For these more detailed inflation statistics, as well as the econometric analysis that follows, the chapter focuses on the narrower sample of 19 emerging markets, defined in Online Annex 3.1.

See Ilzetzki, Reinhart, and Rogoff (2017) for a discussion of changes in de facto exchange rate volatility.

Inflation persistence is defined as the tendency for price shocks to elevate inflation above its long-term level for a prolonged period (see Online Annex 3.1 for details).

See Mishkin (2007) for a discussion of how better monetary policy can contribute to a decline in inflation persistence.

In line with the existing literature, longer-term inflation expectations are proxied by surveys covering professional forecasters. Some studies have documented significant differences between forecasts of households and firms and those of professional analysts (see, for instance, Mankiw, Reis, and Wolfers 2004); unfortunately, surveys covering households and firms are rarely available.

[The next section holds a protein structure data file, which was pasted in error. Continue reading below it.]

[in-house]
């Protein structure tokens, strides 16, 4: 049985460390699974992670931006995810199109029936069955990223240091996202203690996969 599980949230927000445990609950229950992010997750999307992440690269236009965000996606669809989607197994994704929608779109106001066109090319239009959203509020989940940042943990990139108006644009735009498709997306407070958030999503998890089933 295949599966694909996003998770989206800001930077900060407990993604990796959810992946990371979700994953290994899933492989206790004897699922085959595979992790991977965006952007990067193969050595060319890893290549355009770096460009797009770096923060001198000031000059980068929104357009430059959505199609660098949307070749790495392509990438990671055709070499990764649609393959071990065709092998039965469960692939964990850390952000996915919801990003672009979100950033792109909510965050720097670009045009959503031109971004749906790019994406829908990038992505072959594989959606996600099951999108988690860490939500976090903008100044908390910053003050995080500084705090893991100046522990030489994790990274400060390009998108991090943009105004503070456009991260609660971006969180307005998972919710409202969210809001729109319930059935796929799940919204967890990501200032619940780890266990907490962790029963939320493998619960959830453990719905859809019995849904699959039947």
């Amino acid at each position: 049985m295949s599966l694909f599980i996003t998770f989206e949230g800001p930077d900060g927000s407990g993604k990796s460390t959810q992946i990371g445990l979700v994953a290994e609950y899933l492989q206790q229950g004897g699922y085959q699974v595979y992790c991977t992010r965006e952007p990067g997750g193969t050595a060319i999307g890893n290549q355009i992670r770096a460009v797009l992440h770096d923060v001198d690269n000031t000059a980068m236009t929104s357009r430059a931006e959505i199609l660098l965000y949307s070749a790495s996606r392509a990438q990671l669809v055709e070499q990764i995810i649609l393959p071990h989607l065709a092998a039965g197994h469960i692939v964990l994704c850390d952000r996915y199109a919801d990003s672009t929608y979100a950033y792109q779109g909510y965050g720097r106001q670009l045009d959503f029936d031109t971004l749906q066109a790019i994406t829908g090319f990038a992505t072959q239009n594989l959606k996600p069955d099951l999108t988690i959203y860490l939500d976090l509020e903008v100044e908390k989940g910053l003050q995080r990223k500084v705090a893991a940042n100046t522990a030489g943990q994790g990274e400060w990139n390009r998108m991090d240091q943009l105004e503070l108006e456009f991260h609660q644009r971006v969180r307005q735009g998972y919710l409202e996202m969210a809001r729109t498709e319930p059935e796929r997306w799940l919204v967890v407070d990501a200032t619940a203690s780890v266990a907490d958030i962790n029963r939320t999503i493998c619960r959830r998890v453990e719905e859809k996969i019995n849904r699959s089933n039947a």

See Online Annexes 3.1 and 3.2 for details.

Estimates are from a hybrid variant of a standard New Keynes-ian Phillips curve framework. See Galí and Gertler (1999) and Galí, Gertler, and Lopez-Salido (2001, 2003) for the theoretical underpinnings. To account for the role of global factors, the analysis follows Borio and Filardo (2007); Ihrig and others (2010); and Auer, Levchenko, and Sauré (forthcoming).

The chapter’s main findings are unchanged for specifications using headline consumer price inflation (Online Annex 3.2). The results are robust to excluding the period of the global financial crisis or focusing the analysis on the postcrisis period.

When a country is not an inflation targeter, its implicit target is defined as the moving average of 10-year-ahead inflation expectations.

The decomposition of inflation dynamics is conducted in a manner similar to that in Yellen (2015) and Chapter 3 of the October 2016 WEO, taking into account the estimated persistence of the inflation process. See Online Annex 3.2 for details.

This could reflect the public’s doubts about the central bank’s commitment to the inflation target, or concerns about fiscal sustain-ability, which may imply higher inflation in the future.

This decline is consistent with the small downward trend in core consumer price inflation shown in Figure 3.4.